• The extraordinary similarity in years of snowfall, time period of snowfall, quantity of snowfall and days of snowfall.
  • The very extreme three cold winter year ‘package’ 1939-1942; also the three winters 1915-1918 were relatively cold and form a ‘package’ that may serve as an indication for not being ‘necessarily usual’.

 Sea Mines Warfare 1914 – 1918 (5_14)

How to describe sea mines in action?

This section is an annexe to the previous chapter on War at Sea 1914-18, and aims to increase public awareness to the fact that the war at sea in those days was a force big enough to alter the course of climate. Evidently, by the end of 1918 a Severe Warming occurred at Spitsbergen. The shift was so massive that the whole Northern hemisphere warmed up for two decades. The northern part of the North Atlantic must have experienced a Severe Warming at Spitsbergen. The only external force available that could have caused this event at that time was the war in the North Sea and around the British Isles.

e_clip_image012[1]By a number of aspects mines play an important part in ‘changing the sea’ scenario that will be discussed in the following. The number of mines laid, ships sunk by mines and mine sweeping efforts turned every metre of the seas around Britain upside down many times over a short period. Mine warfare in WWI culminated in the building of an engineering masterpiece, viz. the Northern Barrage between the Orkney Islands and the Norwegian coast, which could actually have been ‘the final straw’ to make a Severe Warming happen somewhere further north by the end of 1918. 70,000 mines had been laid since summer 1918. Whether this barrage alone or together with other military activities at sea had made the big shift is not the core question. Accounting all naval means together they had the potential to change the composition of huge sea areas from top to bottom and that should be in focus.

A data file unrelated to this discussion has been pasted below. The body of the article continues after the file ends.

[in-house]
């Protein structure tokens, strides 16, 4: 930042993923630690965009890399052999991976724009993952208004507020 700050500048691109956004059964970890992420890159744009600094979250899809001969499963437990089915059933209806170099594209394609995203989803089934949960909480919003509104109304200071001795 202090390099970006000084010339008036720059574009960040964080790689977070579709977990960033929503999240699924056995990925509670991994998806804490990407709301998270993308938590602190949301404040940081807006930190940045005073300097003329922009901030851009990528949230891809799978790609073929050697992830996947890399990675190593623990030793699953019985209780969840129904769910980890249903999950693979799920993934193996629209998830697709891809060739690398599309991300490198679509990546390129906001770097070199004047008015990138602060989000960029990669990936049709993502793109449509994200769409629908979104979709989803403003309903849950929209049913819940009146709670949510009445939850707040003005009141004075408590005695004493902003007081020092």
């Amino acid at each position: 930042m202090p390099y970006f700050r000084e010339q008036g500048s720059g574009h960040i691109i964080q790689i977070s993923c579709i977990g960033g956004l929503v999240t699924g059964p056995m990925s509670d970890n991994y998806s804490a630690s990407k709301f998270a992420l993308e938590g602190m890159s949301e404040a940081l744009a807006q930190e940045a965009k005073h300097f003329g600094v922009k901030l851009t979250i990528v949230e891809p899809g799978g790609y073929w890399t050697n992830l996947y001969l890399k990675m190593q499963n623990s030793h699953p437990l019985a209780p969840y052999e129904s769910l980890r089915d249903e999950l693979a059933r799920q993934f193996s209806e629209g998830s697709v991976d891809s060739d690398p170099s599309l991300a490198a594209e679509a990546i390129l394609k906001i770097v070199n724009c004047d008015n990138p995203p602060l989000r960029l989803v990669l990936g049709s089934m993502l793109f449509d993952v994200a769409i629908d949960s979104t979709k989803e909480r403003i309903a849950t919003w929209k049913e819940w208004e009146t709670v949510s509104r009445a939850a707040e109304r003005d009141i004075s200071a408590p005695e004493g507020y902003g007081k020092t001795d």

The war at sea from 1914 to 1918 had two phases. The first phase lasted for two years until late 1916. This phase was moderate until the second phase that followed. From late 1916 on, the full potential of sea mines, submarines and depth charges was utilised. The employment of the entire range of destructive means and the time when the Severe Warming at Spitsbergen occurred, lie very close to each other. From all general figures mentioned in the following, presumably two-thirds and more belong to the years 1917 and 1918 and to events in the North Sea and the waters around Britain. The following text concentrates on data from this region.

Mines laid during the war